Systems to identify potentially inappropriate prescribing in people with advanced dementia: a systematic review

Disalvo, D. et al. BMC Geriatrics. 2016; 16: 114.

medication-1463470097g7d
Image source: George Hodan // CC0

Background: Systems for identifying potentially inappropriate medications in older adults are not immediately transferrable to advanced dementia, where the management goal is palliation. The aim of the systematic review was to identify and synthesise published systems and make recommendations for identifying potentially inappropriate prescribing in advanced dementia.

Methods: Studies were included if published in a peer-reviewed English language journal and concerned with identifying the appropriateness or otherwise of medications in advanced dementia or dementia and palliative care. The quality of each study was rated using the STrengthening the Reporting of OBservational studies in Epidemiology (STROBE) checklist. Synthesis was narrative due to heterogeneity among designs and measures. Medline (OVID), CINAHL, the Cochrane Database of Systematic Reviews (2005 – August 2014) and AMED were searched in October 2014. Reference lists of relevant reviews and included articles were searched manually.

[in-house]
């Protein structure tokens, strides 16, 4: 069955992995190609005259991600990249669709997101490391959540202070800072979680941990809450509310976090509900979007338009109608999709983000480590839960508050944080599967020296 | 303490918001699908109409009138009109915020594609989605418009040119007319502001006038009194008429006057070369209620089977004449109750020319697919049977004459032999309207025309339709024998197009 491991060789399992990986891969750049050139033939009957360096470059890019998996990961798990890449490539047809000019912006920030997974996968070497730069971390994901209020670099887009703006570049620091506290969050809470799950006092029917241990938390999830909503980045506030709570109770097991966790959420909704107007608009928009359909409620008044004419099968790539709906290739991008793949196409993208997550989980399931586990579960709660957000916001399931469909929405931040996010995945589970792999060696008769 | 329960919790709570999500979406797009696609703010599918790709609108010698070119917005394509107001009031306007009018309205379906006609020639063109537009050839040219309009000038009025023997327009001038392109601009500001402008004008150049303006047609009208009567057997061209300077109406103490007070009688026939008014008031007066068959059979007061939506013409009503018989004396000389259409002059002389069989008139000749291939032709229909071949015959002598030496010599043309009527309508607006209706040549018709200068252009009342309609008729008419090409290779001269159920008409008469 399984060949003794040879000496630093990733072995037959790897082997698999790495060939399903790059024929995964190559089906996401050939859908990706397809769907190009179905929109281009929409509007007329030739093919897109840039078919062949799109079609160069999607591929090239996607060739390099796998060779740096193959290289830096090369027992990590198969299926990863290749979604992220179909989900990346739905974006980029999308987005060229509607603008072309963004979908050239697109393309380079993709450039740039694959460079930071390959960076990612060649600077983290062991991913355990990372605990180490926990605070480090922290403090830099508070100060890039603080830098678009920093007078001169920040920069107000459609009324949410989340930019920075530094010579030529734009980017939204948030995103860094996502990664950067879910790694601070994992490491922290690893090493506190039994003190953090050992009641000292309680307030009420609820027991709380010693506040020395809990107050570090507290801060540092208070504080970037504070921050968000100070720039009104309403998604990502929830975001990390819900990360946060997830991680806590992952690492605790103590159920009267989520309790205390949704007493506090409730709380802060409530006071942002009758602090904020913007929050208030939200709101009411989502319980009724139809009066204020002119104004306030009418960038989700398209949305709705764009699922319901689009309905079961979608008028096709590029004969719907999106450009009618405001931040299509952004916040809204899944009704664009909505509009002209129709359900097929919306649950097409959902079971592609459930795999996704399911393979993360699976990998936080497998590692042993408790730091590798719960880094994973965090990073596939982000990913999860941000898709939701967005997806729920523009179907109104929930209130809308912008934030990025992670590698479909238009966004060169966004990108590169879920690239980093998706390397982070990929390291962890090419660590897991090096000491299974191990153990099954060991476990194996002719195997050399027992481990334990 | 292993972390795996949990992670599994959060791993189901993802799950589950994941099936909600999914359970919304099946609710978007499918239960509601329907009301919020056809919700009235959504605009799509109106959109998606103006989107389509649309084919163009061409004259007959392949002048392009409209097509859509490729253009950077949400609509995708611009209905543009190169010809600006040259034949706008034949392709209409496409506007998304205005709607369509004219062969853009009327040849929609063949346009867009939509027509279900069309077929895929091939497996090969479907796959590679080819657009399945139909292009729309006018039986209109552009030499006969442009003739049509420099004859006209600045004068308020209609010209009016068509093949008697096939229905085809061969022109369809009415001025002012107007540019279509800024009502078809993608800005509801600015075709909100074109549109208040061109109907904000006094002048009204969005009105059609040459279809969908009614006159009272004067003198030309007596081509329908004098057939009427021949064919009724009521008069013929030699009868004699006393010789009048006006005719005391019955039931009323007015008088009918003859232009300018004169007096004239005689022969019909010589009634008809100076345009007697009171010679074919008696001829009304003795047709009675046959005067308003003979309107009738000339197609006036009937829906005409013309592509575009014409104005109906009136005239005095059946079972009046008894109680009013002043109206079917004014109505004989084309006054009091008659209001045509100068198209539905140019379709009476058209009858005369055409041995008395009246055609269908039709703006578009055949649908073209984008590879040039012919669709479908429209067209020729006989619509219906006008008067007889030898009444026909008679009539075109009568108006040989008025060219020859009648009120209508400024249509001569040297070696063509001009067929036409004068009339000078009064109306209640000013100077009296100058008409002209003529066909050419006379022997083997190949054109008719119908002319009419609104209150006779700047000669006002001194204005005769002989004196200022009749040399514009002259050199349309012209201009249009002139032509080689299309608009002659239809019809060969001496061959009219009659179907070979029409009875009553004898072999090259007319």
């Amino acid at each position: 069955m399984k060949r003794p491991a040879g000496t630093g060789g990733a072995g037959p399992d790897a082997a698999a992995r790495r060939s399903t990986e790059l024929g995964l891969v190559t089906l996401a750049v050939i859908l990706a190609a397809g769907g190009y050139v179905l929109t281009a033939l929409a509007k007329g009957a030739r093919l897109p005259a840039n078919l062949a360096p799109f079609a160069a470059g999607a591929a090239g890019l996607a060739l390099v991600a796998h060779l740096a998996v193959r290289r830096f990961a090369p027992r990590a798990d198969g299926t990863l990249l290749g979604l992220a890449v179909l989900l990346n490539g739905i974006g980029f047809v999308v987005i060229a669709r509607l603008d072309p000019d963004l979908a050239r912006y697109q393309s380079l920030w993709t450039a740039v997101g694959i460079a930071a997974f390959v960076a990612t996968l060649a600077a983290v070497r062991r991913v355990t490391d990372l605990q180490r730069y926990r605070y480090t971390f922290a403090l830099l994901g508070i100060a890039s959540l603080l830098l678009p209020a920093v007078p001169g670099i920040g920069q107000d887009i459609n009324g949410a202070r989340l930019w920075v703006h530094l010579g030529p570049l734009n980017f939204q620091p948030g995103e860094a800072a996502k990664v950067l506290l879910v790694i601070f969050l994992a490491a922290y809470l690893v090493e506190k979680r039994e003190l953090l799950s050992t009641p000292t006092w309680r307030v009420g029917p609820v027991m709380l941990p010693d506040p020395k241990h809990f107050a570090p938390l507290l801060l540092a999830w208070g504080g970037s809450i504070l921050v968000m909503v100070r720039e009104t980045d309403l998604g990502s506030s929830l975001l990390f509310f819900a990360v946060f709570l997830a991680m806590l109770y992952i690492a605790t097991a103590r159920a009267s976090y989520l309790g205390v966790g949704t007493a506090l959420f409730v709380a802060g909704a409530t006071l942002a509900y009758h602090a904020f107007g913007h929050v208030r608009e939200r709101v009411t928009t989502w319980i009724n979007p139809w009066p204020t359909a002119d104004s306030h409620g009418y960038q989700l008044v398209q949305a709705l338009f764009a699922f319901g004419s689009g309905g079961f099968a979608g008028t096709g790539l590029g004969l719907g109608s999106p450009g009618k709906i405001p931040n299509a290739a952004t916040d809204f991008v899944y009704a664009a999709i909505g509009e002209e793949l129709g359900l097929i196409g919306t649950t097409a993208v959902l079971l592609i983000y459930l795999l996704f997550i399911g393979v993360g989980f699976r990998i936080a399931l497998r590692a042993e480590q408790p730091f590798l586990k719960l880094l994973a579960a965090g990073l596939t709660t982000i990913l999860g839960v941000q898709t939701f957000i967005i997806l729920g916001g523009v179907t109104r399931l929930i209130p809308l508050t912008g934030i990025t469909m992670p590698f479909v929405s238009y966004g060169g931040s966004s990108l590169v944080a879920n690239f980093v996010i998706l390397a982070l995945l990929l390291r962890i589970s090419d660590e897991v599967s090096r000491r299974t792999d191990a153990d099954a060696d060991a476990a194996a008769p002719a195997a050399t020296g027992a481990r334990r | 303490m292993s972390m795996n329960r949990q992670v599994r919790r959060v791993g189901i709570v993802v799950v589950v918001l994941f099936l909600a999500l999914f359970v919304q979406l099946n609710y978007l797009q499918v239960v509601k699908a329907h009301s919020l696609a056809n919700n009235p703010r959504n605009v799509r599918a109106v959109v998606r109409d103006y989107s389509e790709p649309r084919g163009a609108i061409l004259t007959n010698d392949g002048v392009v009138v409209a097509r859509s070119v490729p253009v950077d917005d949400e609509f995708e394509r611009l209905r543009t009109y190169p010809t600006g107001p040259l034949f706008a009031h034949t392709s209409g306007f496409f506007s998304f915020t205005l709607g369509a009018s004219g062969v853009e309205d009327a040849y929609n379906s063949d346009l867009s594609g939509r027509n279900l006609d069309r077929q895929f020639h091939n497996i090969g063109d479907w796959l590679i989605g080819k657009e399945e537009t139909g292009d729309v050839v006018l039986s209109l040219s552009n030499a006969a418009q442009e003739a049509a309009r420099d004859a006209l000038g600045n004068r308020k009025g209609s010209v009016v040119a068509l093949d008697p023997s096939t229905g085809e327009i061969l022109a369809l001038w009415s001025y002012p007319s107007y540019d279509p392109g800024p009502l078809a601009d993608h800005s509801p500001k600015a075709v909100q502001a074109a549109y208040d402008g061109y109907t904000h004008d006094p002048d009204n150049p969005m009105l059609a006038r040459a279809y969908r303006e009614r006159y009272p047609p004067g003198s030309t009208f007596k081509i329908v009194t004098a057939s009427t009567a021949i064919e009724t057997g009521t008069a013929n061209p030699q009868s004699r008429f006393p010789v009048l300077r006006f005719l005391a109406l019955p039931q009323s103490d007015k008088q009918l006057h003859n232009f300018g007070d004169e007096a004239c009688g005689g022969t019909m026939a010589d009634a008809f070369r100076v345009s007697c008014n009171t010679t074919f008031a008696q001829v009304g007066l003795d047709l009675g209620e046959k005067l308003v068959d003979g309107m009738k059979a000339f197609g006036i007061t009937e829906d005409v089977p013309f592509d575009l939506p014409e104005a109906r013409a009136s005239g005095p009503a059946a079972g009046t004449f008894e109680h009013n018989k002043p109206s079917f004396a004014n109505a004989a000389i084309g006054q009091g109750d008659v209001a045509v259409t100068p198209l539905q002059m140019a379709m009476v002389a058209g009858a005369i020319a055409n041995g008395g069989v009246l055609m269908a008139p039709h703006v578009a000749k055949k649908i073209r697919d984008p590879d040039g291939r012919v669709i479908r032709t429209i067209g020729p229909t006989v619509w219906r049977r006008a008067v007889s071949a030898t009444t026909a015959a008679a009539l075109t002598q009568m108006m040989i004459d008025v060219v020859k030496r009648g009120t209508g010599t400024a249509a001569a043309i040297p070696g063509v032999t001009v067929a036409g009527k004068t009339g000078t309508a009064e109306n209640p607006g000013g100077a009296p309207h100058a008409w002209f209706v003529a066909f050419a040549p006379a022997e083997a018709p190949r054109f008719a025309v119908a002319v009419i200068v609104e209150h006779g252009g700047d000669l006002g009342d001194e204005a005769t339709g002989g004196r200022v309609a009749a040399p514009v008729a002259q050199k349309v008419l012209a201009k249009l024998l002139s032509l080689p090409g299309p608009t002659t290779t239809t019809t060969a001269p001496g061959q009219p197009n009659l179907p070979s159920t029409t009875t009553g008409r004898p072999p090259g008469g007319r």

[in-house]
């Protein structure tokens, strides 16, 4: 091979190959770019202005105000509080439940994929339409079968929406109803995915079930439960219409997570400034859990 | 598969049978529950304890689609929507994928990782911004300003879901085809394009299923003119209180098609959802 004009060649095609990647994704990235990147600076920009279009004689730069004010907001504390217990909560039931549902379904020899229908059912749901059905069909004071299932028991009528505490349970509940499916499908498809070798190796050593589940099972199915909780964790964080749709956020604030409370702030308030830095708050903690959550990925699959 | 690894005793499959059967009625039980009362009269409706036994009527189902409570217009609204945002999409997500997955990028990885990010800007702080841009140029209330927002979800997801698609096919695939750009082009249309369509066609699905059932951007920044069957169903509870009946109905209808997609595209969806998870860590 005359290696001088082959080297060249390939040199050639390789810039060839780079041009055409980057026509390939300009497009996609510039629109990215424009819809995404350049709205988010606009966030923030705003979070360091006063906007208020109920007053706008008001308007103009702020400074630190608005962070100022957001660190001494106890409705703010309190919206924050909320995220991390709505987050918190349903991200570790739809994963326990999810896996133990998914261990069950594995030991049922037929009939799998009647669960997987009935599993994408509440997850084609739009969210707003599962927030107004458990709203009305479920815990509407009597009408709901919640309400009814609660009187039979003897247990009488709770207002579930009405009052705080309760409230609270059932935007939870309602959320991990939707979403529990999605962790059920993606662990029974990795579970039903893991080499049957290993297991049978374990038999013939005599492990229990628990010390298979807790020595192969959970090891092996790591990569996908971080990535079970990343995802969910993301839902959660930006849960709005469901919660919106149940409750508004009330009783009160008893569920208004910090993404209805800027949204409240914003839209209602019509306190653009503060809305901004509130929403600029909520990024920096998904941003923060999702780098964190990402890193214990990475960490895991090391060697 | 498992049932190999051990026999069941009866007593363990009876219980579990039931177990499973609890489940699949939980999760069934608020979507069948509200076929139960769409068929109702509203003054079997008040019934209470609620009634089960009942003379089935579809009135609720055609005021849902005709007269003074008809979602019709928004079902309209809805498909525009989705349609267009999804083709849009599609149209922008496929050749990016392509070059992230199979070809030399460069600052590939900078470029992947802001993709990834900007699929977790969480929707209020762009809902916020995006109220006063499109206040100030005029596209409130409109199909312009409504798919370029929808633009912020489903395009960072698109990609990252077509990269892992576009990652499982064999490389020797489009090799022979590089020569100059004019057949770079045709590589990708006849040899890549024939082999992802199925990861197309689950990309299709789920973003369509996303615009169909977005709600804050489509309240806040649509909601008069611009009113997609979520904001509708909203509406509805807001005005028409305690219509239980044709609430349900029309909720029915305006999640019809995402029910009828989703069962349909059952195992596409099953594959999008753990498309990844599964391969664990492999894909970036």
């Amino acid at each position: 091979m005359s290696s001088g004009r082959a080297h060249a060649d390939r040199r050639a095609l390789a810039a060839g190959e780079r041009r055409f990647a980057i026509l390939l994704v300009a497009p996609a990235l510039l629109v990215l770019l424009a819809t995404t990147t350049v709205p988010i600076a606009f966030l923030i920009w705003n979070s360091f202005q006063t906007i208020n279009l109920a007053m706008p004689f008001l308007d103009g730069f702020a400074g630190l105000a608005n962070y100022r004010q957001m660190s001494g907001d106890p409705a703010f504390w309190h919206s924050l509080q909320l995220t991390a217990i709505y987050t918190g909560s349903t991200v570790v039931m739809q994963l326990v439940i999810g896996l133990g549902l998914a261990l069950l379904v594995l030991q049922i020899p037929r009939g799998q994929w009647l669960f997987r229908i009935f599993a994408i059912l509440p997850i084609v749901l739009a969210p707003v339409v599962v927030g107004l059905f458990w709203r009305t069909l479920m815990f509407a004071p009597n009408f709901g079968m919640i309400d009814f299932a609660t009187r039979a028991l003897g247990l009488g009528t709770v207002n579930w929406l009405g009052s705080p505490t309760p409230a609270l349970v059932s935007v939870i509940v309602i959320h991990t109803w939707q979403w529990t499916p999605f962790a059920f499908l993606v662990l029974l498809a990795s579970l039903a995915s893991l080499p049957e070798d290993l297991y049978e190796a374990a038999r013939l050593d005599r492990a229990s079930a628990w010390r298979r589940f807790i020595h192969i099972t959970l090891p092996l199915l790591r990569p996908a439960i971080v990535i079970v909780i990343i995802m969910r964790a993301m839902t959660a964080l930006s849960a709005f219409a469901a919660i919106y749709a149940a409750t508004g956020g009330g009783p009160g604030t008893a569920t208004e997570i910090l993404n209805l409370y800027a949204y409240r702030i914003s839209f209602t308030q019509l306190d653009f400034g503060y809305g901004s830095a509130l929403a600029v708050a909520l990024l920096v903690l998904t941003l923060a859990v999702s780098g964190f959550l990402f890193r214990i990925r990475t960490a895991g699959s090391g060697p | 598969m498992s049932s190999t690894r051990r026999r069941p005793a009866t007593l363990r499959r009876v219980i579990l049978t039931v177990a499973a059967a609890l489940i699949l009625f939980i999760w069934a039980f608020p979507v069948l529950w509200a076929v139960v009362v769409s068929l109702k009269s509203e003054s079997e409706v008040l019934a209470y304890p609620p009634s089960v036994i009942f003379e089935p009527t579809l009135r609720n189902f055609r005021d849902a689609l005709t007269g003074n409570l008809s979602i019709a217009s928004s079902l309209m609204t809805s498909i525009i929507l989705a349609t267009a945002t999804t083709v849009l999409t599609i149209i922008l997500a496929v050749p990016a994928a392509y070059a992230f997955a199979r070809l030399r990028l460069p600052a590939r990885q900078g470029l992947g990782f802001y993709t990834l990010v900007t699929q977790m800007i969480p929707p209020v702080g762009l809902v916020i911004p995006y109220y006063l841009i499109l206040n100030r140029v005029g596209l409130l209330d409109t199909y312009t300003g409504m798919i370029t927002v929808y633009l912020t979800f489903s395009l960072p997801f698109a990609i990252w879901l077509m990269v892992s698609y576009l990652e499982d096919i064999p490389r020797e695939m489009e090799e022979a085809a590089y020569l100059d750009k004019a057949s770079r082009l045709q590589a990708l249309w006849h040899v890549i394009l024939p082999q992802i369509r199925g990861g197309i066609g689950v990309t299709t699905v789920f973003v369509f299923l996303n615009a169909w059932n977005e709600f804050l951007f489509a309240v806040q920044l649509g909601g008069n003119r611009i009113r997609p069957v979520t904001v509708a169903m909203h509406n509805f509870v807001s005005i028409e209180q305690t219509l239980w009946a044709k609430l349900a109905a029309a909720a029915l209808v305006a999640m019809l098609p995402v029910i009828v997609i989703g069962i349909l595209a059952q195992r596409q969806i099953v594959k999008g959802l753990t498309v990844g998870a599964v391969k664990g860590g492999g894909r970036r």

Results: Eight studies were included, all of which were scored a high quality using the STROBE checklist. Five studies used the same system developed by the Palliative Excellence in Alzheimer Care Efforts (PEACE) Program. One study used number of medications as an index, and two studies surveyed health professionals’ opinions on appropriateness of specific medications in different clinical scenarios.

Conclusions: Future research is needed to develop and validate systems with clinical utility for improving safety and quality of prescribing in advanced dementia. Systems should account for individual clinical context and distinguish between deprescribing and initiation of medications.

Read the full article here

Leave a Reply

Fill in your details below or click an icon to log in:

WordPress.com Logo

You are commenting using your WordPress.com account. Log Out /  Change )

Google photo

You are commenting using your Google account. Log Out /  Change )

Twitter picture

You are commenting using your Twitter account. Log Out /  Change )

Facebook photo

You are commenting using your Facebook account. Log Out /  Change )

Connecting to %s